Federal Disability Retirement: Circumstances and choices

When is it too late to begin reflecting upon one’s circumstances and choices?  Do we already do that daily, and does the length of rumination engaged depend upon where one’s station in life has reached? Do old men and squeaky rocking chairs justify such reflective modes of behavior, or do the young as well take the time to ponder upon choices made, circumstances encountered, and the spectrum of clashes in between?

Do we formulate a fauna of false representations of ourselves, and depict upon the screen of a mind’s inner movie of the “self” with edited versions so that, when queried, we can make those “bad mistakes” of past choices appear to fit into circumstances where we can innocently declare, “I had no other choice!”?  We “make the bed we lie in”; suffer from the “messes we make of our lives”; or of what other adage or declarative falsehoods may we come up with to excuse our own choices in life’s travail of valleys full of mournful echoes?

Circumstances often dictate the choices we make; or, at least the metaphor of “dictation” leads us to believe.  For, the very idea of “X dictates Y” as in the previous statement, “Circumstances dictate the choices we make”, removes us of the responsibility in making the choice, by making it appear as if the choice made is not really a choice at all, but merely an action that is necessitated and you are therefore merely an unwilling agent.

What is lost in such discourse, of course, is the lengthy history of sub-choices previously presented and ignored, where choices that could have been made before circumstances became so dire that the narrowing of alternatives dissipated until a crisis point came to the fore — that is where circumstances and choices require careful analysis before the alternative juncture of varying pathways disappear.

For Federal employees and U.S. Postal workers who suffer from a medical condition such that the medical condition prevents the Federal or Postal worker from performing one or more of the essential elements of one’s Federal or Postal job, whether under FERS, CSRS or CSRS Offset, it is important to early on recognize the circumstances unfolding and the choices presented, before the multitude of “forks in the road” begin to disappear, and life’s circumstances begin to impose — not binary choices — but choices that begin to dictate.

Preparing, formulating and filing an effective Federal Disability Retirement application through the U.S. Office of Personnel Management may not seem like a choice that one wants to undertake, but it is often the circumstances that one has no control over that dictates the future course of choices, and not the choices themselves.

Sincerely,

Robert R. McGill, Esquire

 

Early Medical Retirement for Federal Employees under FERS or CSRS: The Big 3

In basketball, it referred to the unstoppable trio; although, with the recent addition of Durant, it becomes a crowded foursome.  In baseball, of course, with whatever home team you rooted for, the term represented the first three in the lineup, with the fourth allegedly reflecting that force who would bring the spectators up onto their feet for that anticipated grand slam.  And in the third major sport?  It might refer to the quarterback and his 2 favorite receivers, or the bookends on defense with a linebacker thrown in.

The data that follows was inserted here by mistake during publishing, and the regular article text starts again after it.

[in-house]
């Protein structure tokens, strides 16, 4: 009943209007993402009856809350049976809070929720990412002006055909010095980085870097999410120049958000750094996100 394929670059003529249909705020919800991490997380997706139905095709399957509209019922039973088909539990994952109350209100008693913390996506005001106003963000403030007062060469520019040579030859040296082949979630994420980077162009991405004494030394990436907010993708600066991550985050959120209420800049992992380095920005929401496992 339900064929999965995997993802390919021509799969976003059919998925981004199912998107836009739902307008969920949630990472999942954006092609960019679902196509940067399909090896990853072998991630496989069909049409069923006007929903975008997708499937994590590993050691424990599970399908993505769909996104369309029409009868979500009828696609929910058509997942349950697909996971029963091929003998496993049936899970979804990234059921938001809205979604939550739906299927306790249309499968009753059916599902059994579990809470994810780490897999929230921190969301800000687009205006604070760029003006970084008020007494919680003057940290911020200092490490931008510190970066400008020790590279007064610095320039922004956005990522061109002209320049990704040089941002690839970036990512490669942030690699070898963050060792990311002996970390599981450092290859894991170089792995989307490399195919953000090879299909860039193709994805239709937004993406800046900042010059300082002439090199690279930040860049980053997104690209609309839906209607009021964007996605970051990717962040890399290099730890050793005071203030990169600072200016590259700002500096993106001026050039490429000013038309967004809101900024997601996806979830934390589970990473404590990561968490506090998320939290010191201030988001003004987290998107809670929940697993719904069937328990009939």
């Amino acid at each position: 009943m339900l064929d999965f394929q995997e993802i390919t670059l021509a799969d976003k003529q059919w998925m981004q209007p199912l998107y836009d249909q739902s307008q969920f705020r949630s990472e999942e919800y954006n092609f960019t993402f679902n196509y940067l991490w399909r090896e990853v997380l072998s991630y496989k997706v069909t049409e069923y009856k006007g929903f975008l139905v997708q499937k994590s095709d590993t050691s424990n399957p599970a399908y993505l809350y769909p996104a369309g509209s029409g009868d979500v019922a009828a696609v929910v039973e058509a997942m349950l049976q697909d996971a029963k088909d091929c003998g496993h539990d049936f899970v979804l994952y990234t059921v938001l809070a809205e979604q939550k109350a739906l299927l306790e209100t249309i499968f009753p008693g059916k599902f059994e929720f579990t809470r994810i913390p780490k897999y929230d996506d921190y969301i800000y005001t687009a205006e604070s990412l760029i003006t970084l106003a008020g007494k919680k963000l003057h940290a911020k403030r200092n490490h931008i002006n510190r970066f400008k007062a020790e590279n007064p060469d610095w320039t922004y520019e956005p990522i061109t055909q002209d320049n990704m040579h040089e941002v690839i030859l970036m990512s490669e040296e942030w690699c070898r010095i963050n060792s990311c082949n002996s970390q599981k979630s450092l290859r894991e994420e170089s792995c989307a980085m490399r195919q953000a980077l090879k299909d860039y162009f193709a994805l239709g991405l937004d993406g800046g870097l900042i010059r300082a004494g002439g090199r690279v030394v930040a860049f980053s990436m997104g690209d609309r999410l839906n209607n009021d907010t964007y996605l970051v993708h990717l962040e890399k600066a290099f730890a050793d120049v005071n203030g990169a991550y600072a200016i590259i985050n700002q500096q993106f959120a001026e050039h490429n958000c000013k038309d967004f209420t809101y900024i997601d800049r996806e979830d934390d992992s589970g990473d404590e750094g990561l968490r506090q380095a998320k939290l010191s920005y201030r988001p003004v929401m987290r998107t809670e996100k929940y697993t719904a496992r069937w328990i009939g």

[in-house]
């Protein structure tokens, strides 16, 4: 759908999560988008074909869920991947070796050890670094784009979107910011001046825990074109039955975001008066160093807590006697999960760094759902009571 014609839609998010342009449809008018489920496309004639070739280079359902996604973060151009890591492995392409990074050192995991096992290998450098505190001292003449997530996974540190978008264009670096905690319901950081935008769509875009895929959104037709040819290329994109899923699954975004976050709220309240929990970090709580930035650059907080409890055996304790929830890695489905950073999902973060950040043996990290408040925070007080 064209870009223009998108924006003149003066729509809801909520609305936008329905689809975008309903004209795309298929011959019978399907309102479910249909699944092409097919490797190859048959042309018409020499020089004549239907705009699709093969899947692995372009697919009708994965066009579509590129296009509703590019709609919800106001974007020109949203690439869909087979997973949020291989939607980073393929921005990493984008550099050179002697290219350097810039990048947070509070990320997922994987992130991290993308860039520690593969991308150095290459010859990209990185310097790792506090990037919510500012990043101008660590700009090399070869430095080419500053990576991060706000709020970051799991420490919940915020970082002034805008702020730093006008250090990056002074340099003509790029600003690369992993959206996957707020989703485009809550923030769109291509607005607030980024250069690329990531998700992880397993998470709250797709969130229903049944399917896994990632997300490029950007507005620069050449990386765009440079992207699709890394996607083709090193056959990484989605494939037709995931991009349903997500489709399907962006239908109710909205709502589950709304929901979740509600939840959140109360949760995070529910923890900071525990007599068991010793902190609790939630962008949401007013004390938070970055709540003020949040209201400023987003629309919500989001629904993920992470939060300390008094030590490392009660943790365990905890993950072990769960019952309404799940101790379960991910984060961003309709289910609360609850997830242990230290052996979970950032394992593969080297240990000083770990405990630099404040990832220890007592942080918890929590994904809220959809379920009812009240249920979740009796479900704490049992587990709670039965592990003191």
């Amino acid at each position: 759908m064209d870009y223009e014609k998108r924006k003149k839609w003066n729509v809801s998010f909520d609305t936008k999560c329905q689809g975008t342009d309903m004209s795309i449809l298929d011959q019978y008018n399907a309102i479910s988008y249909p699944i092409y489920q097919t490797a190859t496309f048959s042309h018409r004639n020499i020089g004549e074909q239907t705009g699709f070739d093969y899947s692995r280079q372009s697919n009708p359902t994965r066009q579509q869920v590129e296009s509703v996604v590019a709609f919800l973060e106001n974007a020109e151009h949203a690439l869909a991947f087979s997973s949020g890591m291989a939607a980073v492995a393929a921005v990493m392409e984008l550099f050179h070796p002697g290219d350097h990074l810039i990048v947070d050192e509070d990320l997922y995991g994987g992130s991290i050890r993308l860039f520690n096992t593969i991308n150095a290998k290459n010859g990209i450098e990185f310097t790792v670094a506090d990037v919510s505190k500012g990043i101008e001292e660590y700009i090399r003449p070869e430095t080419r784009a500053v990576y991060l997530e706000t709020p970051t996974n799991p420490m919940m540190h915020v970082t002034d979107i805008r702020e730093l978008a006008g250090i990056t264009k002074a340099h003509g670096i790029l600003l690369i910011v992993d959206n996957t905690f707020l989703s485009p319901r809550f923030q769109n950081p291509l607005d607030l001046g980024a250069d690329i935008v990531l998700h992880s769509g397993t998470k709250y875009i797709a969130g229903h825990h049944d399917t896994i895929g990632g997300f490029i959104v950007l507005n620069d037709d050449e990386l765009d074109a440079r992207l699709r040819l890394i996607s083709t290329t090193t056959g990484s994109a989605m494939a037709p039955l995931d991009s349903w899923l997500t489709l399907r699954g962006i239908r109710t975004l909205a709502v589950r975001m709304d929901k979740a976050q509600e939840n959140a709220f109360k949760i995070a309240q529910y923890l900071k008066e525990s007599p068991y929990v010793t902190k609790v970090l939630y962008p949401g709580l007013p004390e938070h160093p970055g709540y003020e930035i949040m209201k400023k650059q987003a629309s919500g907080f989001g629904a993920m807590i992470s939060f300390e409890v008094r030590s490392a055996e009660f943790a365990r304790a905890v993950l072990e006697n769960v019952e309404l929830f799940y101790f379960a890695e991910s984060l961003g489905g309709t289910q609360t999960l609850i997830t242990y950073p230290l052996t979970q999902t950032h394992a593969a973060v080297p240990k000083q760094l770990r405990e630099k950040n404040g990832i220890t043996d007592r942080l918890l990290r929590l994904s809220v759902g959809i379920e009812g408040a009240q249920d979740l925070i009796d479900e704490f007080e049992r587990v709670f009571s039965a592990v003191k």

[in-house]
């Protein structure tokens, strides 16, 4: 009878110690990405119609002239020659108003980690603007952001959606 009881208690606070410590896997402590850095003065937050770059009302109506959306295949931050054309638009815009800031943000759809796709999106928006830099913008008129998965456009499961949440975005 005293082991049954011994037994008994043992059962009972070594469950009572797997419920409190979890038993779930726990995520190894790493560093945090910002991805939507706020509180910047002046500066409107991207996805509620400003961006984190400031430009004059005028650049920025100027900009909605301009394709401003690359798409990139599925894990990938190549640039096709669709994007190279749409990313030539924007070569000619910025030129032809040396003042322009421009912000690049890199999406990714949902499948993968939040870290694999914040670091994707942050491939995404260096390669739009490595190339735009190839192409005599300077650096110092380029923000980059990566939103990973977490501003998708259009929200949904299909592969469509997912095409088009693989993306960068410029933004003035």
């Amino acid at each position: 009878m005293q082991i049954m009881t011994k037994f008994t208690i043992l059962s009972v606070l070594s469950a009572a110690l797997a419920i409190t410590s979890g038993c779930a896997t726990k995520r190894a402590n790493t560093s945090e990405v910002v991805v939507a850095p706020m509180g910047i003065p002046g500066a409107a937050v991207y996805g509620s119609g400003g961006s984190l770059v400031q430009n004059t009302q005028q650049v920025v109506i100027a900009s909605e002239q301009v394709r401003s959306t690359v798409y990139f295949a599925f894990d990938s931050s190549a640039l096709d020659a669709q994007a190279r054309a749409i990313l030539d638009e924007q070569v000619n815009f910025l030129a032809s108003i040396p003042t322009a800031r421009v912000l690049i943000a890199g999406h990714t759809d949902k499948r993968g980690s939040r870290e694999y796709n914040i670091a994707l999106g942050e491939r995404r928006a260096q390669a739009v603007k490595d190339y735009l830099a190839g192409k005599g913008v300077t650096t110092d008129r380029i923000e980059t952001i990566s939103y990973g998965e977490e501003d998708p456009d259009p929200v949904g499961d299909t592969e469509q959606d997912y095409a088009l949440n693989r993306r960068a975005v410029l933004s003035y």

Americans love triplets; whether in sports, where a fourth can never quite squeeze in despite there being nature’s four seasons; or in government institutions, where the three branches of government remain ensconced in the conscience of a collective citizenry, despite the need for that ineffective fourth estate which is meant to oversee and investigate.

In other areas, of course, the reference to “the Big 3” may be somewhat esoteric — as in the realm of hermeneutics, where the dominant theologians were once comprised of Barth, Bultmann and Bonhoeffer.  They could, by alliteration, be collectively grouped as “the 3 Bs”, but because of their relative lack of media anonymity and disparate connections, except for their European origins and the combined deconstructionism based upon dialectical theology and demythologization of the sacred text, here again we find a triad of untold force.  Of course, they never played on a basketball team, nor represented a cycle of sports spectatorship; instead, their impact was to alter the manner in which theology was approached.

Only one of them — Bonhoeffer — was executed; but not directly for his liberal theology, but for his staunch vocalism against the Nazi regime and an alleged involvement in a thwarted plot to assassinate Hitler.  In these days, history rarely marks the ghosts of those who never received the accolades of media notoriety, and “The Big 3” almost always engenders reactions to sports references.  But there are other arenas of substantive discourse, as well.

In Federal Disability Retirement law, “The Big 3” would invoke the tripod of the Federal Retirement System — of the FERS Retirement, Social Security benefits, and the Thrift Savings Plan, and the interplay between the trio.  The first in the three can be “tapped into” early, by filing a Federal Disability Retirement application, which pays 60% of the average of one’s highest-3 consecutive years of service, then 40% every year thereafter, until age 62, at which point the Federal Disability annuity gets recalculated into a “regular” retirement.